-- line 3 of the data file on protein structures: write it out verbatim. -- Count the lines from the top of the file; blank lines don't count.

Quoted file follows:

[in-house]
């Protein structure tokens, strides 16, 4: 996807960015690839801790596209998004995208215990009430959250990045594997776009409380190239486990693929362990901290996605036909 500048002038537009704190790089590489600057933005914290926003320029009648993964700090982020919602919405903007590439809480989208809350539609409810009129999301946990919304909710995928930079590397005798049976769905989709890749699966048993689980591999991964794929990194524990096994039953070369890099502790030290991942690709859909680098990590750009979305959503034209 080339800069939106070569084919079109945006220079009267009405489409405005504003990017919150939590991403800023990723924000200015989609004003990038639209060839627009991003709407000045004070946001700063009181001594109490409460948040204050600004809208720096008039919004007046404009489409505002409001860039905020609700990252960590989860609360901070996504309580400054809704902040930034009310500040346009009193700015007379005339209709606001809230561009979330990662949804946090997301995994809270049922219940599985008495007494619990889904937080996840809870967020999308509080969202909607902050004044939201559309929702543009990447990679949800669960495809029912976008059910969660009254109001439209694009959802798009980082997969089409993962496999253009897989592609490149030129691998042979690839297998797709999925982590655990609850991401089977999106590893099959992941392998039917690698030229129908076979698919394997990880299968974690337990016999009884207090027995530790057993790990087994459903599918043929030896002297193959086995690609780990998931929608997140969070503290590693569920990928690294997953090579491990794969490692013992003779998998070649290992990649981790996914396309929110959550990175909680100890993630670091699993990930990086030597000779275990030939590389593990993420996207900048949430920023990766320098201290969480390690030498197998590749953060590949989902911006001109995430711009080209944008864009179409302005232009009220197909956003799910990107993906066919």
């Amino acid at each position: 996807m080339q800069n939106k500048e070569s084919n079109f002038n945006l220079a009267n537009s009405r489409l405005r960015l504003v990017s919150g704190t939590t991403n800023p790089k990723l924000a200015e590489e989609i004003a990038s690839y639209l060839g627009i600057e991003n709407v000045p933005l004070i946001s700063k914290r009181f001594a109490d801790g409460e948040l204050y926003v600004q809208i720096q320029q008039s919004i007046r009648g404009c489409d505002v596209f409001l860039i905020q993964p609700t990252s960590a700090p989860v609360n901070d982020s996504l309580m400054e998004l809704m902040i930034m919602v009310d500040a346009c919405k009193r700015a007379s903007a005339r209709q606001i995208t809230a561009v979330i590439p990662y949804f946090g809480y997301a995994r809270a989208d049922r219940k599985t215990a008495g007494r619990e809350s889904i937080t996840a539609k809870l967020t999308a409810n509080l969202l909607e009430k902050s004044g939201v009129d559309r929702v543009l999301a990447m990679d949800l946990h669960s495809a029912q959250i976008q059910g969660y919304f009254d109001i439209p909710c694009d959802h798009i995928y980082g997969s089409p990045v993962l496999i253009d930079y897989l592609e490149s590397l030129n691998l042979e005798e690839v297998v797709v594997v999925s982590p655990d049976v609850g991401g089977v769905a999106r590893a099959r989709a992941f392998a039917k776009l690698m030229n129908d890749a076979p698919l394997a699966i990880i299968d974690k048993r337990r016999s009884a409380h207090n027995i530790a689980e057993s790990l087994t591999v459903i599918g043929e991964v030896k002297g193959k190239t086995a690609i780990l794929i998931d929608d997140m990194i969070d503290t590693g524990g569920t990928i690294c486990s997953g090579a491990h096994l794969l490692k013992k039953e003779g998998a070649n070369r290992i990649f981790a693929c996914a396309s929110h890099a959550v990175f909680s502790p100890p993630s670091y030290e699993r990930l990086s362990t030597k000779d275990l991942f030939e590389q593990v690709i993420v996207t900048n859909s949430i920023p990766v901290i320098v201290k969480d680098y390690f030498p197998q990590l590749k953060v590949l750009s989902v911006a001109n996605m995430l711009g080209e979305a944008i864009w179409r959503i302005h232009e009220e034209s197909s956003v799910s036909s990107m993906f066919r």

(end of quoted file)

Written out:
């Amino acid at each position: 996807m080339q800069n939106k500048e070569s084919n079109f002038n945006l220079a009267n537009s009405r489409l405005r960015l504003v990017s919150g704190t939590t991403n800023p790089k990723l924000a200015e590489e989609i004003a990038s690839y639209l060839g627009i600057e991003n709407v000045p933005l004070i946001s700063k914290r009181f001594a109490d801790g409460e948040l204050y926003v600004q809208i720096q320029q008039s919004i007046r009648g404009c489409d505002v596209f409001l860039i905020q993964p609700t990252s960590a700090p989860v609360n901070d982020s996504l309580m400054e998004l809704m902040i930034m919602v009310d500040a346009c919405k009193r700015a007379s903007a005339r209709q606001i995208t809230a561009v979330i590439p990662y949804f946090g809480y997301a995994r809270a989208d049922r219940k599985t215990a008495g007494r619990e809350s889904i937080t996840a539609k809870l967020t999308a409810n509080l969202l909607e009430k902050s004044g939201v009129d559309r929702v543009l999301a990447m990679d949800l946990h669960s495809a029912q959250i976008q059910g969660y919304f009254d109001i439209p909710c694009d959802h798009i995928y980082g997969s089409p990045v993962l496999i253009d930079y897989l592609e490149s590397l030129n691998l042979e005798e690839v297998v797709v594997v999925s982590p655990d049976v609850g991401g089977v769905a999106r590893a099959r989709a992941f392998a039917k776009l690698m030229n129908d890749a076979p698919l394997a699966i990880i299968d974690k048993r337990r016999s009884a409380h207090n027995i530790a689980e057993s790990l087994t591999v459903i599918g043929e991964v030896k002297g193959k190239t086995a690609i780990l794929i998931d929608d997140m990194i969070d503290t590693g524990g569920t990928i690294c486990s997953g090579a491990h096994l794969l490692k013992k039953e003779g998998a070649n070369r290992i990649f981790a693929c996914a396309s929110h890099a959550v990175f909680s502790p100890p993630s670091y030290e699993r990930l990086s362990t030597k000779d275990l991942f030939e590389q593990v690709i993420v996207t900048n859909s949430i920023p990766v901290i320098v201290k969480d680098y390690f030498p197998q990590l590749k953060v590949l750009s989902v911006a001109n996605m995430l711009g080209e979305a944008i864009w179409r959503i302005h232009e009220e034209s197909s956003v799910s036909s990107m993906f066919r």